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My reply was always just a picture of the word "NOPE" written across my dick.
Before that decision, however, I would agree to the requests. Then their work would sit for a week while I took care of my other priorities, until finally I'd get an angry email, telling me that if I wasn't going to give them feedback, just tell them so they can finish up the article and submit it to whatever website was in the market for Wow! Wow! Wubbzy! erotica. In their eyes I was ignoring them -- a holier-than-thou asshole who couldn't be relied upon to read a simple five minutes worth of cartoon anal.
From my perspective, I had overloaded myself with favors that would never take priority over my normal paying work. Even emailing back to tell them that I didn't have time would sometimes be met with, "In the time it took you to write this email, you could have read the piece."
This was happening with total strangers. Imagine what it's like when close friends or family members are involved. "What? I'm not good enough to merit your time? You need to remember where you came from! Family always comes first, chief!" In all their eyes, I'm unreliable because I've agreed to do whatever they're asking ... then when other priorities bump down the promises I've made, it makes me look extremely irresponsible.
This is how every member of my family sees me, now.
A simple, polite "no" could fix all of that, but it's extremely hard to say when what they're asking of you seems so ... well, doable. The truth is that my unfulfillable promises are irresponsible. I am, in fact, to blame, even if my failure is justified by circumstance. And I think that's true for many people reading this article.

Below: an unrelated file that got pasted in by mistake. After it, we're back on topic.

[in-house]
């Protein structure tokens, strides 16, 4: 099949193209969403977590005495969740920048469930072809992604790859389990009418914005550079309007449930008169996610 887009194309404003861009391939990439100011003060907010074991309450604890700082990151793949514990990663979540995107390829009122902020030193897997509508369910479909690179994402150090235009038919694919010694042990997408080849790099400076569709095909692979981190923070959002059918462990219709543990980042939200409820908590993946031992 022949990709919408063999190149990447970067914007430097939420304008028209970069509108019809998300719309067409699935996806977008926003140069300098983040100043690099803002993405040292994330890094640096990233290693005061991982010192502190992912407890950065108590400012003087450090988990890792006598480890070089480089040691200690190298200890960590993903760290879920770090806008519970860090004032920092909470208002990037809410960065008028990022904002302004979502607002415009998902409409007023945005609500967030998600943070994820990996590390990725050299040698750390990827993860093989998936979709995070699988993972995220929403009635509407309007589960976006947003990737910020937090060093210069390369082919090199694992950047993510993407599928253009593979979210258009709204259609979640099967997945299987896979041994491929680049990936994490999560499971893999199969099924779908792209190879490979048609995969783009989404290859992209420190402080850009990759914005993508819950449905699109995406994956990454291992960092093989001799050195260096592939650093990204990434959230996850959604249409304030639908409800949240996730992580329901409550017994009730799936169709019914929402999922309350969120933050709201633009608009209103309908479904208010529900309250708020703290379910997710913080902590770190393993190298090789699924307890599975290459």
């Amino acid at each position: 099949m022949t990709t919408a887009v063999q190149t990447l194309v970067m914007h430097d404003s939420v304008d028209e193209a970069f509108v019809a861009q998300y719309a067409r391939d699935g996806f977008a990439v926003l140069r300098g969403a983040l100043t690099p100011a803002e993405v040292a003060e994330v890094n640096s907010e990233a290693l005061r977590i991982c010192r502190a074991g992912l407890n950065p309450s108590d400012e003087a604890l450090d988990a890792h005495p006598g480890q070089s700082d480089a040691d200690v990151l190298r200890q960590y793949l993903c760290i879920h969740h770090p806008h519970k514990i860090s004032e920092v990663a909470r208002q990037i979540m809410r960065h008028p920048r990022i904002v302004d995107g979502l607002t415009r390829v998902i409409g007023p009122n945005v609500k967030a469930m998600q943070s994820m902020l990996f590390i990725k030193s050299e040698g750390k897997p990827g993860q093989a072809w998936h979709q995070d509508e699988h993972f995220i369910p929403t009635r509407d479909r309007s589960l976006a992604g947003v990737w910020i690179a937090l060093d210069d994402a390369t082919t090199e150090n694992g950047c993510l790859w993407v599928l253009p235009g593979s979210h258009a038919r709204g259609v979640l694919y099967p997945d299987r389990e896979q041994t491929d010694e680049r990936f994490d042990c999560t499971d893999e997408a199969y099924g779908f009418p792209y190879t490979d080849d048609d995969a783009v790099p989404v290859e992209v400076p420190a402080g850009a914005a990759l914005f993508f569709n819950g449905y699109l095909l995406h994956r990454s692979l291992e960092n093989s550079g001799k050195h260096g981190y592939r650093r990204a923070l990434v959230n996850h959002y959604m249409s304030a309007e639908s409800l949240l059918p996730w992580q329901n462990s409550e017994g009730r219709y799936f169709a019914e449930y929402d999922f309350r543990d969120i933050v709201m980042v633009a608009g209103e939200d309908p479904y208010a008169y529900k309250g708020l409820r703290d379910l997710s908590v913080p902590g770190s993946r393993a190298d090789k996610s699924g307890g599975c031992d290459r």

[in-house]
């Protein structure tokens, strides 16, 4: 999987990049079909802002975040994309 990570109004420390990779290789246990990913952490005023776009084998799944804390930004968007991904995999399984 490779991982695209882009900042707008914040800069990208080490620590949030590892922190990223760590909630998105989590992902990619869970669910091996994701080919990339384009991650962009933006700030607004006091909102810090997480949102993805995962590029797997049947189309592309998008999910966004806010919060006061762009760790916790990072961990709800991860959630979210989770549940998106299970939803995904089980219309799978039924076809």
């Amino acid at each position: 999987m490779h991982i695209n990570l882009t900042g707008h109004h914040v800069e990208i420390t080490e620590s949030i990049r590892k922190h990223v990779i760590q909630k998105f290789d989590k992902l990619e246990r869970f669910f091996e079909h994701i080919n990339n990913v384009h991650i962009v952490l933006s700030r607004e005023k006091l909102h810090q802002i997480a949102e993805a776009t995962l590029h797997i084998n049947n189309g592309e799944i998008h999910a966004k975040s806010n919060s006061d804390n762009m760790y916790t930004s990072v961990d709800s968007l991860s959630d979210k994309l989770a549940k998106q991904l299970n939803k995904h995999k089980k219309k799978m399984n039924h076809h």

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One piece of advice I see popping up a lot is "Create a Plan B." You know ... in case their irresponsibility kicks in and they ditch you without notice. When you're dealing with someone who's occasionally unreliable, that's not bad advice. Accidents happen. People forget things. Flash orgies pop up. It's annoying but forgivable.
But the truth is, dealing with that type of person is relatively easy. Having a friend who is a coin toss is a whole lot less frustrating than dealing with someone stealing the pants you were wearing that had all of your tossing coins in them. The people we're talking about here are those who could fuck up a cannonball. You wouldn't make them a Plan C, let alone the next-in-line safety net plan. Let me give you an example that happened a few days ago.
It all started with a woman who was confused by her bracelet.
My mother-in-law moved in with us recently and got a job fairly close to home. It's walkable, but she just got on some medication that requires her to stay out of the heat and sun. Since my wife has the car at her own job, we resorted to asking a friend to pick her up. A friend we'll call "Cluster Fucko," for privacy's sake, who is notorious for being the least reliable person we know. Cluster was our last resort, but we figured it would be OK because we repeatedly stressed upon him how important this was and why.
Obviously, Fucko never showed up, and my mother-in-law had to walk to work, making her 20 minutes late and drenched in sweat. Not the sexy kind you see in commercials, but the disgusting kind that makes people cry.
This was our fault.
Oh, don't look so fake-surprised, bad stock photo model.
Yes, you read that right. Our fault. Not Cluster Fucko's. See, there's a line from the movie Jackie Brown that fits perfectly here: "Well, you can't trust Melanie ... but you can always trust Melanie to be Melanie."
It means that when you know that someone is consistently untrustworthy and unreliable, you have to plan around it. Their inevitable fuckup has to become a part of your plans. "Cluster said he'd pick you up? Awesome. That's Plan Z. Now we need to have a Plan A because him not showing up is absolutely going to happen."